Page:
• Army Pfc. David Tipo To’omalatai, 19, died Jan. 27 of injuries he suffered when an improvised explosive device detonated near his vehicle during convoy operations in Taji. He was assigned to the 2nd Battalion, 8th Cavalry Regiment, 1st Brigade, 1st Cavalry Division, Fort Hood, Texas.
• U.S. Army Sgt. Nimo Westhill Masaniai Tauala, 29, died March 17 from a non-combat injury in Muqdadiyah, Iraq. Tauala was assigned to the 209th Aviation Support Battalion, Combat Aviation Brigade, 25th Infantry Division at Schofield Barracks, Hawaii.
• U.S. Army Sgt. Raymond S. Seva’aetasi, 29, Leone, died April 11 in Baghdad, Iraq, of wounds suffered when his vehicle struck an improvised explosive device. He was assigned to the 15th Brigade Support Battalion, 2nd Brigade Combat Team, 1st Cavalry Division, Fort Hood, Texas.
• U.S. Army Pfc. Timothy R. Vimoto, 18, died June 5 in Korengal Valley, Afghanistan, of wounds suffered when his unit was attacked by insurgents using small arms fire. He was assigned to the 2nd Battalion, 503rd Infantry Regiment (Airborne) 173rd Airborne Brigade Combat Team, Camp Ederle, Italy.
• Marine Corps veteran Sgt. Faoa “AP” Apineru, 31, died July 2 from head injuries he suffered during his tour in Iraq in 2005. Faoa died at Palo Alto Veterans Hospital where he was undergoing therapy for traumatic brain injury.
• Spc. Avealalo Milo, 23, died Oct. 4 in Baghdad, Iraq, of wounds suffered when insurgents attacked his unit using small arms fire. He was assigned to the 2nd Squadron, 2nd Stryker Cavalry Regiment, 2nd Stryker Brigade Combat Team, 1st Armored Division, Vilseck, Germany.
• Army Sgt. Lui Tumanuvao, 29, was killed on Nov. 7 in Arad Jabour, Iraq from wounds suffered when he was struck by an improvised explosive device during combat operations. He was assigned to the 1st Battalion, 30th Infantry Regiment, 2nd Brigade Combat Team, Fort Stewart, Ga.
• Marine Lt. Col. Max A. Galea’i, 42, died June 26, 2008, while supporting combat operations in Al Anbar Province in Iraq. Galea’i and comrades Cpl. Marcus Predhomme of Florida and Capt. Philip Dykeman of New York were killed at a monthly meeting with local Iraqi leaders and security officials in Anbar Province, Iraq, when a suicide bomber attacked. He was the first battalion commander killed in Operation Iraqi or Enduring Freedom (Afghanistan), the military has said. He was laid to rest at his family home in Leone in early July.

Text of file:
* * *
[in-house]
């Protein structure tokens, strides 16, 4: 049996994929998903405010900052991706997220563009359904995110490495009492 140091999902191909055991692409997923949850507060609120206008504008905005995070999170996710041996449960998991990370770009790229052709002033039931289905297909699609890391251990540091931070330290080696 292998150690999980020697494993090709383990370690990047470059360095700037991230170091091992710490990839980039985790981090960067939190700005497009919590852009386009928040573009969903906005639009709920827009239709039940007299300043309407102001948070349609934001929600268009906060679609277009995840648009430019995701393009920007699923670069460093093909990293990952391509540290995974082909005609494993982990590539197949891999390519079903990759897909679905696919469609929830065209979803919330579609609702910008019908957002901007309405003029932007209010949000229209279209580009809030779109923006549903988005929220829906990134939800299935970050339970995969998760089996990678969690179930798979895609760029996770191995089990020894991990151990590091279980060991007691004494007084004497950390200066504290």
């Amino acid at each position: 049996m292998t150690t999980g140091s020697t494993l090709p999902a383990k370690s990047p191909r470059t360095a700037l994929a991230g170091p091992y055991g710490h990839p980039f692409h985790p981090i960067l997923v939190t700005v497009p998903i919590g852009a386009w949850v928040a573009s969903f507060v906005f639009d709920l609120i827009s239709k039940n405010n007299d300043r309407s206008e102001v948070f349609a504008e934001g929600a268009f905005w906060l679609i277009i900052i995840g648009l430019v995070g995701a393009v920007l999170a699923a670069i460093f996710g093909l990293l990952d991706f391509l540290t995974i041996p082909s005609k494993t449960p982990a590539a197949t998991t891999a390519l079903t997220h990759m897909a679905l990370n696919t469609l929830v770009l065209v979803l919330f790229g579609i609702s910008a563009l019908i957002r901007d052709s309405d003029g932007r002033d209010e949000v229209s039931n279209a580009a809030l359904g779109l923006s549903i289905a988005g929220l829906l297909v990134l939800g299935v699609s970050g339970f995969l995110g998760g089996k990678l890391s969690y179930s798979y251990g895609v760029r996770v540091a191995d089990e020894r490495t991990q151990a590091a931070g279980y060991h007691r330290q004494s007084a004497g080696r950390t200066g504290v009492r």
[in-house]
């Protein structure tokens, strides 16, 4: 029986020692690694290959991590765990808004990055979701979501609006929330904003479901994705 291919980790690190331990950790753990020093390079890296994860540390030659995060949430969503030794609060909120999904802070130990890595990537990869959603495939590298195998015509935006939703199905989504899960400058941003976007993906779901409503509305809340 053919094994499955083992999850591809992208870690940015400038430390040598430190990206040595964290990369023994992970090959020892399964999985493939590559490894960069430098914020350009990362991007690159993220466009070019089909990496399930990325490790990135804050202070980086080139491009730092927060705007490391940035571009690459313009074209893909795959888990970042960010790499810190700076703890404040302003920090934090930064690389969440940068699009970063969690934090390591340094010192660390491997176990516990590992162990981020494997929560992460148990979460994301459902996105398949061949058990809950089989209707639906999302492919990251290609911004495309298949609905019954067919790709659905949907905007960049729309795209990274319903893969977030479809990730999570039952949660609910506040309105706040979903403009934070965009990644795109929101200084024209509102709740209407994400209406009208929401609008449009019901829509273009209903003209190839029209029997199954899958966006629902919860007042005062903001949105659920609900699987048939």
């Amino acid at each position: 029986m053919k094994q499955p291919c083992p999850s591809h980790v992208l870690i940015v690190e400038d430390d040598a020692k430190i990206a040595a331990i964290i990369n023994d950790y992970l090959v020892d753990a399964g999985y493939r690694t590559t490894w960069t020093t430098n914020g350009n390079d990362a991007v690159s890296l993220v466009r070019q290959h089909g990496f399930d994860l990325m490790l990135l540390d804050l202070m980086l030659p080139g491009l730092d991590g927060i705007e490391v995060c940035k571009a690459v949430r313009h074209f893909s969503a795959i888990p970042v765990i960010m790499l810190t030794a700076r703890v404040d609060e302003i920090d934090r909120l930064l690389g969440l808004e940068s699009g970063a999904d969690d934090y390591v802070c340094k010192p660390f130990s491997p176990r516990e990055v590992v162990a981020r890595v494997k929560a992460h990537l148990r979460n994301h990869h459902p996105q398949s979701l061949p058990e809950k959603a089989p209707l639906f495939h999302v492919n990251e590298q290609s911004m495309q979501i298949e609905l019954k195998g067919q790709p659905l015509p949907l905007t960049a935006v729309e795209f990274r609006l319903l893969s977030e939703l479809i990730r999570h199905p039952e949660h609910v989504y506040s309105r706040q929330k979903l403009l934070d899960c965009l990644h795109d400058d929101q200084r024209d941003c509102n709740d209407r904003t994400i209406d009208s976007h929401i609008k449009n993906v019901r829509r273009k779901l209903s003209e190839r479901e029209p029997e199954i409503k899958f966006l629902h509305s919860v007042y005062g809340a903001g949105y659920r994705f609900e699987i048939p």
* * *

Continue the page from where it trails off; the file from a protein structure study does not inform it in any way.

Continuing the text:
• SPC HILLS
Army Spc. Casey L. Hills, a member of the local Charlie Company when the local unit was deployed to Kuwait was killed June 24 in Iraq.
The twenty-three year old Hills of Salem, Illinois, died from injuries sustained during a vehicle roll-over. He was assigned to the 100th Battalion Pago Pago, American Samoa.
Hills was laid to rest in his hometown in early July.
• Army Sgt. Malaefou Matthew Heather, 27, died Aug. 18, in a car accident while leaving duty at Camp James Rudder, an Army Ranger camp located on the campus of Eglin Air Force Base in Fort Walton Beach, Fla.
His remains were brought to American Samoa in early September and laid to rest at his home in Leone village.
He is a 2000 graduate of Leone High School— where he played football. Heather served one tour of duty in Afghanistan in 2004 and two tours in Iraq. His first Iraq tour was in 2002 and his last tour of Iraq ended in July this year.
• SGT. SEMU
Army Sgt. Vevesi Semu Jr., 35, was a member of the 3rd Brigade Combat Team, 1st Infantry Division based in Fort Hood, Texas. He died of a drowning incident on Aug. 8 in a cove near the Central Texas Boatman’s Club.
His remains were returned to the territory and he was laid to rest at his home in Nu’uuli.
A graduate of Nu’uuli Poly-Tech High School, Semu had returned in July following a tour of Afghanistan. He is a former employee of the American Samoa Power Authority.
• 1LT TOGI
American Samoa native, U.S. Army First Lt. Jason Togi of Fagasa and a 2006 graduate of Samoana High School was killed in the Afghanistan conflict in August 2013. He is the son of Mr. and Mrs. Alepapa Togi.
1st Lt. Togi died Aug. 26, in Hasan Karez, Afghanistan, “of injuries sustained when enemy forces attacked his vehicle with an improvised explosive device”.
(Photos in slideshow elsewhere on this website.)